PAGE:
• Enforce a password policy. Complex passwords make it difficult to crack password files on compromised computers. This helps to prevent or limit damage when a computer is compromised.
  • Ensure that programs and users of the computer use the lowest level of privileges necessary to complete a task. When prompted for a root or UAC password, ensure that the program asking for administration-level access is a legitimate application.
  • Disable AutoPlay to prevent the automatic launching of executable files on network and removable drives, and disconnect the drives when not required. If write access is not required, enable read-only mode if the option is available.
  • Turn off file sharing if not needed. If file sharing is required, use ACLs and password protection to limit access. Disable anonymous access to shared folders. Grant access only to user accounts with strong passwords to folders that must be shared.
  • Turn off and remove unnecessary services. By default, many operating systems install auxiliary services that are not critical. These services are avenues of attack. If they are removed, threats have less avenues of attack.
  • If a threat exploits one or more network services, disable, or block access to, those services until a patch is applied.
  • Always keep your patch levels up-to-date, especially on computers that host public services and are accessible through the firewall, such as HTTP, FTP, mail, and DNS services.
  • Configure your email server to block or remove email that contains file attachments that are commonly used to spread threats, such as .vbs, .bat, .exe, .pif and .scr files.
  • Isolate compromised computers quickly to prevent threats from spreading further. Perform a forensic analysis and restore the computers using trusted media.
  • Train employees not to open attachments unless they are expecting them. Also, do not execute software that is downloaded from the Internet unless it has been scanned for viruses. Simply visiting a compromised Web site can cause infection if certain browser vulnerabilities are not patched.
  • If Bluetooth is not required for mobile devices, it should be turned off. If you require its use, ensure that the device's visibility is set to "Hidden" so that it cannot be scanned by other Bluetooth devices. If device pairing must be used, ensure that all devices are set to "Unauthorized", requiring authorization for each connection request. Do not accept applications that are unsigned or sent from unknown sources.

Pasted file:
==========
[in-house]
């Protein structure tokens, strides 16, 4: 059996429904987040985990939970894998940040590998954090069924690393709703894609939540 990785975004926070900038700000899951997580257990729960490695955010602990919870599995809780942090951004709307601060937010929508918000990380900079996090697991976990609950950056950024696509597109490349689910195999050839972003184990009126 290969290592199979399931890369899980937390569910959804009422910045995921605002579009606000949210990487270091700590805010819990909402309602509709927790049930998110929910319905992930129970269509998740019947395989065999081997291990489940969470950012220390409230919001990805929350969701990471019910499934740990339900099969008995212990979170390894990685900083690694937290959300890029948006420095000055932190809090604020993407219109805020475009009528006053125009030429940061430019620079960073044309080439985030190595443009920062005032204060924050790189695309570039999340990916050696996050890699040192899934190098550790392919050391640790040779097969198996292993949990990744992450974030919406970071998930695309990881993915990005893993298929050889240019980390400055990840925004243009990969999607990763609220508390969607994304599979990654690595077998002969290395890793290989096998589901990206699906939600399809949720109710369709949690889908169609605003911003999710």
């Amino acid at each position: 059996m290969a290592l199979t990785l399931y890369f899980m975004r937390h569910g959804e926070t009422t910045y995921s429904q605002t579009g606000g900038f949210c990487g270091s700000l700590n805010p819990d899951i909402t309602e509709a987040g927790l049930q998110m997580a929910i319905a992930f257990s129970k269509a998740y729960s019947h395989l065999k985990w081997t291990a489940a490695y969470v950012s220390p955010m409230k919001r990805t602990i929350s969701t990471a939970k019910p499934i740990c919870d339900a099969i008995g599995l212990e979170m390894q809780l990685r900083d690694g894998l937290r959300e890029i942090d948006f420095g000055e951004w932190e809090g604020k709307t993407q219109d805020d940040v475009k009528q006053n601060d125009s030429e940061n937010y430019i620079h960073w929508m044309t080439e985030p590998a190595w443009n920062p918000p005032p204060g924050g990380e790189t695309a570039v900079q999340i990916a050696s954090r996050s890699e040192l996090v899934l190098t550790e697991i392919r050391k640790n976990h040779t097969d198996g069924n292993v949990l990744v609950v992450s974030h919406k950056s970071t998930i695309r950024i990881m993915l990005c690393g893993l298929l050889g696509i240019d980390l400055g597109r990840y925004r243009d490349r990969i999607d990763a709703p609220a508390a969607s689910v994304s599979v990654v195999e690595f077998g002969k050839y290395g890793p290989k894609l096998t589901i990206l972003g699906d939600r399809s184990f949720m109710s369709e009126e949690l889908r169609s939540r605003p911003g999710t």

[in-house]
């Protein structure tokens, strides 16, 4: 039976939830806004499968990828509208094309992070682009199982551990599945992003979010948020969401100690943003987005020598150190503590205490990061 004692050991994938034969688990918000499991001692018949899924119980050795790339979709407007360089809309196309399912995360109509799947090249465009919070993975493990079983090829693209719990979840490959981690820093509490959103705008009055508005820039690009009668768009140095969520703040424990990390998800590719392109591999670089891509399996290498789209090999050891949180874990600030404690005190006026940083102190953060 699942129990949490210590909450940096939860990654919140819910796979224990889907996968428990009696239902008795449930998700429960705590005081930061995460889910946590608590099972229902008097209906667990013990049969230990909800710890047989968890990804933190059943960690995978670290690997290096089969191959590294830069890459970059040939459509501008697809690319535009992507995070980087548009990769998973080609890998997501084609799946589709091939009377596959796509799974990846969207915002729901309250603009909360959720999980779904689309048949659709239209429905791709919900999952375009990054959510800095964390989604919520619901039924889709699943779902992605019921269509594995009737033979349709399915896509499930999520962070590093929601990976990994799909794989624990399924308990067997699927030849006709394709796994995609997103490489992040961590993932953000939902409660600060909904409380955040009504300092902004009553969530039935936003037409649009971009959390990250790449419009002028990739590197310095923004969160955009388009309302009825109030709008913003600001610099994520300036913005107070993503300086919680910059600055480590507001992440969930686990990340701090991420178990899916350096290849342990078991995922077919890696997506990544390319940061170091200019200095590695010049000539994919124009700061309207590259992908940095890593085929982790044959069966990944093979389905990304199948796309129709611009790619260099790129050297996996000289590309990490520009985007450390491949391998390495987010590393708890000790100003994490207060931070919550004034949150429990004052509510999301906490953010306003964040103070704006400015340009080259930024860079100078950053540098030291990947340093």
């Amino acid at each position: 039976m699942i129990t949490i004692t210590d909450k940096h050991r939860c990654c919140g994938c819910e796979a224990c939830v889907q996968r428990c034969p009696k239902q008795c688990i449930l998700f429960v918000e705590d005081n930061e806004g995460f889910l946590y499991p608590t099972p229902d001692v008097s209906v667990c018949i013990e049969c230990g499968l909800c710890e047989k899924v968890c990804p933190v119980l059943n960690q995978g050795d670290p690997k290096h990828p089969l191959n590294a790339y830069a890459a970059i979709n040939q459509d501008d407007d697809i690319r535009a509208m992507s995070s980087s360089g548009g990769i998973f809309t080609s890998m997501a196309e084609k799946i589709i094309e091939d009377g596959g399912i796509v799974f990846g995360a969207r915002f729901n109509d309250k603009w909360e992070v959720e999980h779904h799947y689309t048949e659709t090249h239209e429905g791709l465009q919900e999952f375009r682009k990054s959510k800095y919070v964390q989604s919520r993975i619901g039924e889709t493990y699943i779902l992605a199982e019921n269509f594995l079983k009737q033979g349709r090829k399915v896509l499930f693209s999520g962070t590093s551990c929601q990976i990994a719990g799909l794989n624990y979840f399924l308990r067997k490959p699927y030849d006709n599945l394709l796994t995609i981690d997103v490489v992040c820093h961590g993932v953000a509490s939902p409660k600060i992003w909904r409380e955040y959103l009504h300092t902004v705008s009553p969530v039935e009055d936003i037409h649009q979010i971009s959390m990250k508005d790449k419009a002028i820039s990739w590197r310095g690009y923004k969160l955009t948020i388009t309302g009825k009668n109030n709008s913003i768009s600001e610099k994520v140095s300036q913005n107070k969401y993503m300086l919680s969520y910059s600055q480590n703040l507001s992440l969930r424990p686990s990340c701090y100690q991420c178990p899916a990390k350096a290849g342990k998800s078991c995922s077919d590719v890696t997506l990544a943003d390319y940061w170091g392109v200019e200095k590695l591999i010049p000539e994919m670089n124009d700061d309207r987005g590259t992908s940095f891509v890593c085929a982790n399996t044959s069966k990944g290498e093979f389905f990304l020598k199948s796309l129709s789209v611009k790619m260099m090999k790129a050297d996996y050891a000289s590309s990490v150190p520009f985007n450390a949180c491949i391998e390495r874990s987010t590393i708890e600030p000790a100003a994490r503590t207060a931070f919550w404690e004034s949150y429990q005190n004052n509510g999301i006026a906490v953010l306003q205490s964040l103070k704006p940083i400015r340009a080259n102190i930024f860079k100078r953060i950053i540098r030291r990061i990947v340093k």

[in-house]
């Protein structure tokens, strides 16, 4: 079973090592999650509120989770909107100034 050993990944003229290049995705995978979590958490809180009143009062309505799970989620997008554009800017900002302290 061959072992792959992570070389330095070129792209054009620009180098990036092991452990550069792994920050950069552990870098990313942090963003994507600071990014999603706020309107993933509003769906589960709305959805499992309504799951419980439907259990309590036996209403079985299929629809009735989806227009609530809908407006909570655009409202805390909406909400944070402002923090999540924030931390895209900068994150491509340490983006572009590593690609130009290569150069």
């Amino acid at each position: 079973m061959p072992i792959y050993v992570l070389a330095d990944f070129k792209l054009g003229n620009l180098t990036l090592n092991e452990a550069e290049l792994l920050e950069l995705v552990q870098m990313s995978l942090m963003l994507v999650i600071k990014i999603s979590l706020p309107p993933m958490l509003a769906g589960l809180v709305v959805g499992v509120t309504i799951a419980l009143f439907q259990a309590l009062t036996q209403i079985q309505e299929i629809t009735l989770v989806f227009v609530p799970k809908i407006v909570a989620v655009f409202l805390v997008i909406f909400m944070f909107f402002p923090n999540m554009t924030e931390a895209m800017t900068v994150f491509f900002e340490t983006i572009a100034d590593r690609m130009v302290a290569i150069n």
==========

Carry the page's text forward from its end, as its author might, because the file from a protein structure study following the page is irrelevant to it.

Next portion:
• For further information on the terms used in this document, please refer to the Security Response glossary.

Writeup By: Eric Chien

Discovered: May 08, 2005
Updated: February 13, 2007 12:38:37 PM
Also Known As: Win32.Mytob.{CO, CS} [Computer Associates], [Kaspe, W32/Mytob.gen@MM [McAfee], W32/Mytob-{BC, CF} [Sophos], WORM_MYTOB.{EC, ED} [Trend Micro]
Type: Worm
Systems Affected: Windows

Removal using the W32.Mydoom@mm Removal Tool
Symantec Security Response has developed a removal tool to clean the infections of W32.Mydoom.BO@mm. Use this removal tool first, as it is the easiest way to remove this threat.

Manual Removal:
The following instructions pertain to all current and recent Symantec antivirus products, including the Symantec AntiVirus and Norton AntiVirus product lines.

  1. Disable System Restore (Windows Me/XP).
  2. Update the virus definitions.
  3. Run a full system scan and delete all the files detected.
  4. Delete any values added to the registry.
For specific details on each of these steps, read the following instructions.

1. To disable System Restore (Windows Me/XP)
If you are running Windows Me or Windows XP, we recommend that you temporarily turn off System Restore. Windows Me/XP uses this feature, which is enabled by default, to restore the files on your computer in case they become damaged. If a virus, worm, or Trojan infects a computer, System Restore may back up the virus, worm, or Trojan on the computer.